Wildcat partisans are big fans of freshman corner Nick VanHoose, who redshirted last year and has burst onto the scene as a lockdown-type corner guy, but he is "questionable" this week after a shoulder injury held him out of the Iowa game. He is listed as a starter and Northwestern is coming off a bye, so Michigan will probably face him. Nickel guy Quinn Evans, also hurt in the Nebraska loss, should return as well.
This has traditionally been an opportunity to firebomb something. Last year Denard threw three first-half interceptions… and for 337 yards on just 26 attempts, with Devin Gardner kicking in two completions for 25 yards.
Northwestern avoids nickel sets as much as possible so if Michigan does spread it out this should be advantage Drew Dileo… if Michigan doesn't forget that throwing him the ball is an excellent idea. Ace wasn't impresssed with the OLBs in coverage:
I was most impressed by MLB Damien Proby, who leads the team with 86 tackles (56 solo); he reads plays and sheds blocks well. The linebackers weren't as good in coverage, especially in underneath zones, but that was more on the OLBs than Proby from what I saw.
High low that corner and see what happens, please.
While SDE Tyler Scott has an impressive seven sacks, that's a good spot for Michigan to face a quality opponent player. Michigan's tackles have excelled in pass protection and should shut him off. If Northwestern wants to generate pressure they'll have to blitz, which then puts guys in one on one coverage, etc.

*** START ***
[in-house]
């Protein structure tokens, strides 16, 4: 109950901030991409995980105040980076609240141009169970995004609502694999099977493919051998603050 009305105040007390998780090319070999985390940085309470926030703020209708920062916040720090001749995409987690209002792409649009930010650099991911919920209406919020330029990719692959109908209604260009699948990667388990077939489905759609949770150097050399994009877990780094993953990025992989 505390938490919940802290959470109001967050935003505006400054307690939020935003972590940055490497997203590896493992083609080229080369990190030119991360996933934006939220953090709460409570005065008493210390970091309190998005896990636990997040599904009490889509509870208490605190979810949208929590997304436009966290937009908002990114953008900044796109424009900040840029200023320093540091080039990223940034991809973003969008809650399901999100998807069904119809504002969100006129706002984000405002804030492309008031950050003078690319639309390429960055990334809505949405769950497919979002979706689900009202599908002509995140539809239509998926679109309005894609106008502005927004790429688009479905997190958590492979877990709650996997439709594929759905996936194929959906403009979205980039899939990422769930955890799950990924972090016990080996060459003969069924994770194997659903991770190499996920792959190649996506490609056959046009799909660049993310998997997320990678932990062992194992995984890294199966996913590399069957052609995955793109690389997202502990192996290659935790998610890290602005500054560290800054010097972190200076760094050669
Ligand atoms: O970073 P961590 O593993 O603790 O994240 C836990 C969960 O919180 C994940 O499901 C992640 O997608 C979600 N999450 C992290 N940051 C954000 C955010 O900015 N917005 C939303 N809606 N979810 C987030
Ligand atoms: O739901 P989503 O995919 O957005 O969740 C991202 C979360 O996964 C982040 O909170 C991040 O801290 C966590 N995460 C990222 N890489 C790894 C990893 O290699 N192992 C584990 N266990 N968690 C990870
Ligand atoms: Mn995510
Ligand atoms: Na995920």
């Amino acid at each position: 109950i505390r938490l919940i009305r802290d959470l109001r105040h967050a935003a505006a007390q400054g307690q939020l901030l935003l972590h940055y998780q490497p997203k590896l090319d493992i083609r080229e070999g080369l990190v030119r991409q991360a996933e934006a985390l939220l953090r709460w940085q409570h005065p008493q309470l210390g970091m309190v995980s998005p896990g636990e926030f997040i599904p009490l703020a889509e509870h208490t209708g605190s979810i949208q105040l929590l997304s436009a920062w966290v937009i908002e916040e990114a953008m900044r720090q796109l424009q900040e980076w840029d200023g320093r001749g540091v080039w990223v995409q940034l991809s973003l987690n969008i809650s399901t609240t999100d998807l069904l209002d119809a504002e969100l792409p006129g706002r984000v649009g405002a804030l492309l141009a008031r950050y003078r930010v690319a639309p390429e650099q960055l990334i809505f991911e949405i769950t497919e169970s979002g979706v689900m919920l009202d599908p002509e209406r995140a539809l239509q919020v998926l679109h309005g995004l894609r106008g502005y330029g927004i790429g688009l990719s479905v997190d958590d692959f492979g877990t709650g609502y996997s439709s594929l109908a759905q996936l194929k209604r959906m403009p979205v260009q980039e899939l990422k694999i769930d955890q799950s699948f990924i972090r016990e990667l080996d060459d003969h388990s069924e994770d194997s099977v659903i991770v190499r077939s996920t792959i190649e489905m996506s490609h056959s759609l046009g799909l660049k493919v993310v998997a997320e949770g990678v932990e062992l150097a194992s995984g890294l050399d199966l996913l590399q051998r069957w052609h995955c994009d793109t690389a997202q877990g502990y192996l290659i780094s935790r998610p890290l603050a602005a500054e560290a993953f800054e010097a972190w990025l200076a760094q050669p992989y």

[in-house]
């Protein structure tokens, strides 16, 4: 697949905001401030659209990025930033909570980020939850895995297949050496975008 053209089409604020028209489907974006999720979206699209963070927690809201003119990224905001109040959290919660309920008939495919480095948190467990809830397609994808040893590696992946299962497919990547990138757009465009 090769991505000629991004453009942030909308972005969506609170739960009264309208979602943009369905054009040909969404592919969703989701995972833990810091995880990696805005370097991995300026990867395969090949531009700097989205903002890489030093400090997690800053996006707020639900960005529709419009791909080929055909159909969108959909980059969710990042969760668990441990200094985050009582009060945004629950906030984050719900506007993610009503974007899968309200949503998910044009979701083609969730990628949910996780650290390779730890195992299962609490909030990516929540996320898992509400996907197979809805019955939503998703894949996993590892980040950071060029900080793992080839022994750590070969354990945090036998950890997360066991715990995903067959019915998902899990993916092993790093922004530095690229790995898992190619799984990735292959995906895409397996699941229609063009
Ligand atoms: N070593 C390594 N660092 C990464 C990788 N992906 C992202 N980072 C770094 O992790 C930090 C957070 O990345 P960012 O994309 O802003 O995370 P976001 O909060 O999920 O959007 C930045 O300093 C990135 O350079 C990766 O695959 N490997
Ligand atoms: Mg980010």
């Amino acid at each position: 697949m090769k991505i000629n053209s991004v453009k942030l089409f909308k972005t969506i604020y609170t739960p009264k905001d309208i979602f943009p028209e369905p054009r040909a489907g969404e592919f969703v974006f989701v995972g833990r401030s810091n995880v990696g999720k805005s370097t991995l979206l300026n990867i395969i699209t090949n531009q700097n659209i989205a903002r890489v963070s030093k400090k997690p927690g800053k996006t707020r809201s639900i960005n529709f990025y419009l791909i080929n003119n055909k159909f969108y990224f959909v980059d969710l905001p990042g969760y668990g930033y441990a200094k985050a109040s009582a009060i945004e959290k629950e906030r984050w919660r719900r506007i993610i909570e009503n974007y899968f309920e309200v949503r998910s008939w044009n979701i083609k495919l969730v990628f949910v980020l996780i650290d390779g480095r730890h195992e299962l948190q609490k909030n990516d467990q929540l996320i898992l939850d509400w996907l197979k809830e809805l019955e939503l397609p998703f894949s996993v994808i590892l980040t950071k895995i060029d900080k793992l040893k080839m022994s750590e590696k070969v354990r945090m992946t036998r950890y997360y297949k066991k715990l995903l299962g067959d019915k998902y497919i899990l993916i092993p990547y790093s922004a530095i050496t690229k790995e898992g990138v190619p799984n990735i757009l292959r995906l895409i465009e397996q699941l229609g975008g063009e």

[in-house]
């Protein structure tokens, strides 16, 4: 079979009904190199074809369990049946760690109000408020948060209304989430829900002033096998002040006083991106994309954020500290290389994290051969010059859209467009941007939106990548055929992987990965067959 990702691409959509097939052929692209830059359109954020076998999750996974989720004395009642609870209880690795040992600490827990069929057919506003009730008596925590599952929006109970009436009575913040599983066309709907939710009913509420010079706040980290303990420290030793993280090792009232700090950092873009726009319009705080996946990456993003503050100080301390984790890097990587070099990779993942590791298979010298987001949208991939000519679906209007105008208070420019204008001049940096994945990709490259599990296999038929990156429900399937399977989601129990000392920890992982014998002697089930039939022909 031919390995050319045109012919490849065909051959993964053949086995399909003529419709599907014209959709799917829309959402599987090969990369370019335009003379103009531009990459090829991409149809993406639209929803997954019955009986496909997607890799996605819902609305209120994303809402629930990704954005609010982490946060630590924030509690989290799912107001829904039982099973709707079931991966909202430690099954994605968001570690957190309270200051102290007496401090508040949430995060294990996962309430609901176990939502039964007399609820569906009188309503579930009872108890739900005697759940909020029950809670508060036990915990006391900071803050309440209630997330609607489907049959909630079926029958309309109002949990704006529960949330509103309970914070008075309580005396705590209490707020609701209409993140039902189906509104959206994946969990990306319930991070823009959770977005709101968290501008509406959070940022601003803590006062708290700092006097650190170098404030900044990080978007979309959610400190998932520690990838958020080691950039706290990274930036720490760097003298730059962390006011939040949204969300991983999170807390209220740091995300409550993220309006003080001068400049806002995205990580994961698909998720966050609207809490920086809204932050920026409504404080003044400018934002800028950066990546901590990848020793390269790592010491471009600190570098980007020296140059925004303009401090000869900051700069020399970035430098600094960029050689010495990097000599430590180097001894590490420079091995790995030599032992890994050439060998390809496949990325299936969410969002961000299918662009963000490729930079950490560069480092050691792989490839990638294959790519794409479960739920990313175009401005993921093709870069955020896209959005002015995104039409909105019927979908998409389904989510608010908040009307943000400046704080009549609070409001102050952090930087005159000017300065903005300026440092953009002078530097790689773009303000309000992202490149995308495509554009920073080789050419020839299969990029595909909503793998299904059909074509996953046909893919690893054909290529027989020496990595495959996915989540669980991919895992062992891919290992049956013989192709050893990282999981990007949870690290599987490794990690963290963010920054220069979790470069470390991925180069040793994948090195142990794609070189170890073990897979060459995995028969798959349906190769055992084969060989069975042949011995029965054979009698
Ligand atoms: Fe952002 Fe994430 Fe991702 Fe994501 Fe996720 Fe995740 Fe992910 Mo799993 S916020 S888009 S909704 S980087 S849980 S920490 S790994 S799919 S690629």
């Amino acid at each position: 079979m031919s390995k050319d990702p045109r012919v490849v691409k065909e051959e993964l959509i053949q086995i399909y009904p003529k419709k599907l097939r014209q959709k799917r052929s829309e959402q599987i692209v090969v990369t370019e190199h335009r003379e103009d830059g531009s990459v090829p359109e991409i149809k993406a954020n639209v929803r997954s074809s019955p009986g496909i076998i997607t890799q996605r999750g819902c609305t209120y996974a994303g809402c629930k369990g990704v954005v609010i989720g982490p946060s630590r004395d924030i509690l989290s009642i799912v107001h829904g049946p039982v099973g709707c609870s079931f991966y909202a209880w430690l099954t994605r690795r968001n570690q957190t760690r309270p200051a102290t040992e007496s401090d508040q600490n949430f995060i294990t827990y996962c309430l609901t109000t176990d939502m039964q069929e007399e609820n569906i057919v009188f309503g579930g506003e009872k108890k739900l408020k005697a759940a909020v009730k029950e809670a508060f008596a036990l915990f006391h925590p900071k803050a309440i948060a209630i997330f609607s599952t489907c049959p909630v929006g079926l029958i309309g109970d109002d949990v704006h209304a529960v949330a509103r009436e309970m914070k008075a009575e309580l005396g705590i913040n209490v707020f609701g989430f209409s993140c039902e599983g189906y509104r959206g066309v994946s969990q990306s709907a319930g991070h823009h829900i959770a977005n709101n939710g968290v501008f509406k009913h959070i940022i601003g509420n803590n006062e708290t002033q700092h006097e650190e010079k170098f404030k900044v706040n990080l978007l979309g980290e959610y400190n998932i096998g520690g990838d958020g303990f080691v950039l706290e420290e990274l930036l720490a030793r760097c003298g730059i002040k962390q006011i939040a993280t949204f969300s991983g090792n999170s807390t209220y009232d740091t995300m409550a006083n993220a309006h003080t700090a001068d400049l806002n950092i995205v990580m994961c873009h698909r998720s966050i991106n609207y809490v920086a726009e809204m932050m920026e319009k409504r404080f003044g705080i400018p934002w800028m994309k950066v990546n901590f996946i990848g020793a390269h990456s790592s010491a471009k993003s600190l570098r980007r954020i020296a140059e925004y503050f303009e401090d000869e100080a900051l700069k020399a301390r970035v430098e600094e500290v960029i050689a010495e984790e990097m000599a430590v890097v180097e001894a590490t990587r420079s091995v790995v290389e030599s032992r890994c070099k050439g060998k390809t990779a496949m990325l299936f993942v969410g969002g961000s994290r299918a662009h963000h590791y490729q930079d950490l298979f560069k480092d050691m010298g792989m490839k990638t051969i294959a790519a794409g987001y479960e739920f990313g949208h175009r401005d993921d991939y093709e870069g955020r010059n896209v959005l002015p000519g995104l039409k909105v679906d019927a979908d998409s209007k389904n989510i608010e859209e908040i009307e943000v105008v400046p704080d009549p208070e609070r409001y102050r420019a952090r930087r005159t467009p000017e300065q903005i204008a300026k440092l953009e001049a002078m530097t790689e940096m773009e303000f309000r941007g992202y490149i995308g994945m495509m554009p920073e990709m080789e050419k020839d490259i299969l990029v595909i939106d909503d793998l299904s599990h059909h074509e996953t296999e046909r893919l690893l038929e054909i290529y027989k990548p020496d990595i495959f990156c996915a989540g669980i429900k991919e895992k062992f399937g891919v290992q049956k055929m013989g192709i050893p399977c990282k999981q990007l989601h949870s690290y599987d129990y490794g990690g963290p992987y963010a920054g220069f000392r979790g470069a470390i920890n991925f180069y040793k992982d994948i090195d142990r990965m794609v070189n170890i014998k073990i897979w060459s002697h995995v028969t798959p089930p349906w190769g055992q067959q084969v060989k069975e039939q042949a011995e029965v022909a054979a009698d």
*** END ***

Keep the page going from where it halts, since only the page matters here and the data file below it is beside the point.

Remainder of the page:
Expectations change drastically based on who is in the game at quarterback, but this will have to be efficient if Michigan is going to have a good day on offense—yeah, that's where we are.
Key Matchup: Denard vs. Ulnard Nerve Compression.
Run Defense vs Northwestern
This preview assumes the Trevor Siemian experiment is over and Colter will be the quarterback unless Northwestern is struggling immensely, which actually has a decent shot of transpiring.
Under that assumption, Venric Mark and Kain Colter provide almost the exact same threat level that Nebraska posed without Rex Burkhead: Martinez/Abdullah is the same combo of athletic option quarterback and lightning-quick tailback Nebraska features. They're a bit off the pace overall (5.9 YPC for the Cornpack, 5.3 for Northwestern) but there's an obvious reason for that:
In the bolded games, Kain Colter had a total of two passing attempts. Trevor Siemian had 71. When you take away the threat of Colter's legs the running game slides back a yard or more per carry, and for little reward. Siemian's actually averaging few yards an attempt than Colter, but that's another section of the preview.
Expect Colter, who had an uber-Denard-like day last week with 166 yards on 26 carries and nine passing attempts total. He had not been that effective since Indiana. Even in the Minnesota game where he was the starter at QB, he had 26 yards on ten carries.
On the other hand, Mark has been rampant. He's gone over 100 yards in every Big Ten game except Penn State, when he took 13 carries 77 yards—almost six a pop. The last two weeks he's cracked the century mark with only sixteen carries. Northwestern is a pure spread 'n' shred focused on making you account for every player on the field and screwing with safeties, which can mean meh gain after meh gain against defenses that can deal with it… and 80-yard touchdowns when opponents can't.
Mark is a home-run hitter; there will be times tomorrow when he is one guy from a lot of yards.